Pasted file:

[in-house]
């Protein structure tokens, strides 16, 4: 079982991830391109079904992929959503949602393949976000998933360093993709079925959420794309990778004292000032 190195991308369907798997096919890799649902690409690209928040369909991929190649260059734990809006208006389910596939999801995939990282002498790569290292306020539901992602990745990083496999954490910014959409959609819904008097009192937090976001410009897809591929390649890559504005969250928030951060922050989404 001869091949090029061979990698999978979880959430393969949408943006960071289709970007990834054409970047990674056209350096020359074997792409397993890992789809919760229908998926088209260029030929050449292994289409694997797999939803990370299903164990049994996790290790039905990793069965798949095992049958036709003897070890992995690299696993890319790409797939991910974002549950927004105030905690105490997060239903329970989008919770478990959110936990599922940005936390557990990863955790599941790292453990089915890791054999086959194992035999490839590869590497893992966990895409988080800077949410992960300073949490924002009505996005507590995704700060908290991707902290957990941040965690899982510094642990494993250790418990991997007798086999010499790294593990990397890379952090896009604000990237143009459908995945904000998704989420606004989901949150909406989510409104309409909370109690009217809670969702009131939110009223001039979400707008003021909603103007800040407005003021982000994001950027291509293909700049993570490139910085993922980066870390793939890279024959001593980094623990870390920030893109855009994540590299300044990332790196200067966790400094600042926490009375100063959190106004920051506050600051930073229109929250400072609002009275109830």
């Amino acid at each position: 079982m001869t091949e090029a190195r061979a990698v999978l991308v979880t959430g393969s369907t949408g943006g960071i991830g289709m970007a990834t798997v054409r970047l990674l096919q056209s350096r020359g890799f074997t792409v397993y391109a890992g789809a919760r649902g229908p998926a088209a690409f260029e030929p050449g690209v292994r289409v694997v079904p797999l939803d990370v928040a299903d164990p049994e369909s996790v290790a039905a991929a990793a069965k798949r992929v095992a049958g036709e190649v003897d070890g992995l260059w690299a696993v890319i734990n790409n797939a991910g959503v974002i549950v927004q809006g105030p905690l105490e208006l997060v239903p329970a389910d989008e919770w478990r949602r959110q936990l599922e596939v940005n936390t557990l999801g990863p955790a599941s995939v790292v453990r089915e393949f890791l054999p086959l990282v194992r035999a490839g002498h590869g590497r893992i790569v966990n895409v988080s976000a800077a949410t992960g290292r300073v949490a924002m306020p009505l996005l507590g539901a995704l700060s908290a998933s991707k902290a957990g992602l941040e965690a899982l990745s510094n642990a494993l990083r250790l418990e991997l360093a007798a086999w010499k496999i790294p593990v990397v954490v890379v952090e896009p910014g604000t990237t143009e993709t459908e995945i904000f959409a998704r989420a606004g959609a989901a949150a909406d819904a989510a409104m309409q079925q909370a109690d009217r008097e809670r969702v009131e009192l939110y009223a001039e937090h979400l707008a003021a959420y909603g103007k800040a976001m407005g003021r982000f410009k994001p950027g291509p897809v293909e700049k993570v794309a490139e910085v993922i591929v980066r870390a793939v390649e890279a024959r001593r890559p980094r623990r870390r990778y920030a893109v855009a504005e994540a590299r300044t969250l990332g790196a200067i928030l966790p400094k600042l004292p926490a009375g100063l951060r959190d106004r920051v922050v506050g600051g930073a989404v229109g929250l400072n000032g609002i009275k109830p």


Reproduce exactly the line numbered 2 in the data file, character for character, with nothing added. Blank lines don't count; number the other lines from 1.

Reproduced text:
């Protein structure tokens, strides 16, 4: 079982991830391109079904992929959503949602393949976000998933360093993709079925959420794309990778004292000032 190195991308369907798997096919890799649902690409690209928040369909991929190649260059734990809006208006389910596939999801995939990282002498790569290292306020539901992602990745990083496999954490910014959409959609819904008097009192937090976001410009897809591929390649890559504005969250928030951060922050989404 001869091949090029061979990698999978979880959430393969949408943006960071289709970007990834054409970047990674056209350096020359074997792409397993890992789809919760229908998926088209260029030929050449292994289409694997797999939803990370299903164990049994996790290790039905990793069965798949095992049958036709003897070890992995690299696993890319790409797939991910974002549950927004105030905690105490997060239903329970989008919770478990959110936990599922940005936390557990990863955790599941790292453990089915890791054999086959194992035999490839590869590497893992966990895409988080800077949410992960300073949490924002009505996005507590995704700060908290991707902290957990941040965690899982510094642990494993250790418990991997007798086999010499790294593990990397890379952090896009604000990237143009459908995945904000998704989420606004989901949150909406989510409104309409909370109690009217809670969702009131939110009223001039979400707008003021909603103007800040407005003021982000994001950027291509293909700049993570490139910085993922980066870390793939890279024959001593980094623990870390920030893109855009994540590299300044990332790196200067966790400094600042926490009375100063959190106004920051506050600051930073229109929250400072609002009275109830």